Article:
Assessing the Immediate Family Household(s).

Assessing the Extended Family.

Assessing the Family's Community and Social Connections.

Assessing the Impact on Clients Hierarchy and Power Inequality in the Larger Social Structures of Society.

A Method of Including the Sociocultural Context in Family Therapy.

2. Self in Context: The Individual Life Cycle in Systemic Perspective, Monica McGoldrick and Betty Carter.

Redefining the Dimensions of Human Development.

Developing a Self in Context.

The Myths of Complete Autonomy and Self-Determination.

Developing a Mature Interdependent Self.

It Takes a Village.

Gendered Development: From Adam's Rib.

Developing a Self in a Nonaffirming Environment.

Our Multiple Intelligences.

The Connected Self.

Countering Unequal Gender, Class, Cultural, and Racial Socialization.

The Individual Life Cycle in Context.

The "Slings and Arrows" as Individual, Family, and Community Intersect.

Developing an Autonomous and Emotionally Connected Self.

3. History, Genograms, and the Family Life Cycle: Freud in Context, Monica McGoldrick.

Using Genograms to Track Family History through the Family Life Cycle.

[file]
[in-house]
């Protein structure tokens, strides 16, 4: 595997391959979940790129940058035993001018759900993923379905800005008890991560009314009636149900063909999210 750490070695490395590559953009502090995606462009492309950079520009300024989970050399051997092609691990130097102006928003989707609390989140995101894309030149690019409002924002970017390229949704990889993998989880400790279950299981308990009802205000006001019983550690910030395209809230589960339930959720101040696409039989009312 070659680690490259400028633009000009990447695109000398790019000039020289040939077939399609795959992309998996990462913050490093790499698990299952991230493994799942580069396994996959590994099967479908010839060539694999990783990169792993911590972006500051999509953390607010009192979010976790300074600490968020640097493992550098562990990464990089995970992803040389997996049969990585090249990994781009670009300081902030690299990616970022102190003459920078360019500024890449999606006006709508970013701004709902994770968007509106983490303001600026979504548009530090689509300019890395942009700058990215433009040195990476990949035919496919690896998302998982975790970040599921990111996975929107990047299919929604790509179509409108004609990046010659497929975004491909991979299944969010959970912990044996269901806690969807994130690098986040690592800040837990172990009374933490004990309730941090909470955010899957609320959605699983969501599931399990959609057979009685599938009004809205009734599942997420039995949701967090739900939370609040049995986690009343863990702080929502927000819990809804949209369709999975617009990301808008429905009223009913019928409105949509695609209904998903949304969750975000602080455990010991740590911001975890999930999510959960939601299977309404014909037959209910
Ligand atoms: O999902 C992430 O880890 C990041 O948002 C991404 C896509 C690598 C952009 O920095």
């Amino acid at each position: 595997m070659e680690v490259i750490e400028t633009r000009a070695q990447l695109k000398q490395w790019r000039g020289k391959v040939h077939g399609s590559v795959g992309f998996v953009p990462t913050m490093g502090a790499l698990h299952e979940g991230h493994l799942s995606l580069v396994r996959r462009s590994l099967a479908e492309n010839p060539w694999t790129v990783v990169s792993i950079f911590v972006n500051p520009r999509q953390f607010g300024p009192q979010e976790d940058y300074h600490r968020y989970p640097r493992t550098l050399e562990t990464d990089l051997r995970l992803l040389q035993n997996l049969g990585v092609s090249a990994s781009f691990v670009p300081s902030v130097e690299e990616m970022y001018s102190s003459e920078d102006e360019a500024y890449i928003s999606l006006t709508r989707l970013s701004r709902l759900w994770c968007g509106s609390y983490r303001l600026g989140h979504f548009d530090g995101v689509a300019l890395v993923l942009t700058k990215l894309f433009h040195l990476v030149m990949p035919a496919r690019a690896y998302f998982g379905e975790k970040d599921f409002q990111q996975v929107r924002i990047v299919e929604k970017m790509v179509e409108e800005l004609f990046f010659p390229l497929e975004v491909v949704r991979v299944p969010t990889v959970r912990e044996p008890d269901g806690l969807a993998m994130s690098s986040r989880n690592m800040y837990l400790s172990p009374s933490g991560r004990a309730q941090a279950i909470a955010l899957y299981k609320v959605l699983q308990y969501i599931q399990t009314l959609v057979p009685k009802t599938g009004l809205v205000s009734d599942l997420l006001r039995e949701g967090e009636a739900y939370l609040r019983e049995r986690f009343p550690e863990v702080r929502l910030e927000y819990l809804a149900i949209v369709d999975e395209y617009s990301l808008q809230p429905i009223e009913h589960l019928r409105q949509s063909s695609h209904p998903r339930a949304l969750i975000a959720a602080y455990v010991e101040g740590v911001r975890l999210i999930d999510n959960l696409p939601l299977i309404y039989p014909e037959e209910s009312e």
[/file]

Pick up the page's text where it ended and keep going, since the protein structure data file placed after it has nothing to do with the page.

Courtship and Marriage of Freud's Parents: The Joining of Families.

The Transition to Parenthood and Families with Young Children.

Families with Adolescents.

Families at Midlife: Launching Children and Moving on.

Marriage: The Next Generation.

Parenthood: The Next Generation.

Families in Later Life.

4. Culture and the Family Life Cycle, Paulette Moore Hines, Nydia Garcia Preto, Monica McGoldrick, Rhea Almeida, and Susan Weltman.

Life Cycle Stages.

African American Families.

Latino Families.

Irish Families.

Asian Indian Families.

Jewish Families.

5. Social Class and the Family Life Cycle, Jodie Kliman and William Madsen.

Understanding Social Class.

Class Influences on the Family Life Cycle: Challenges and Possibilities.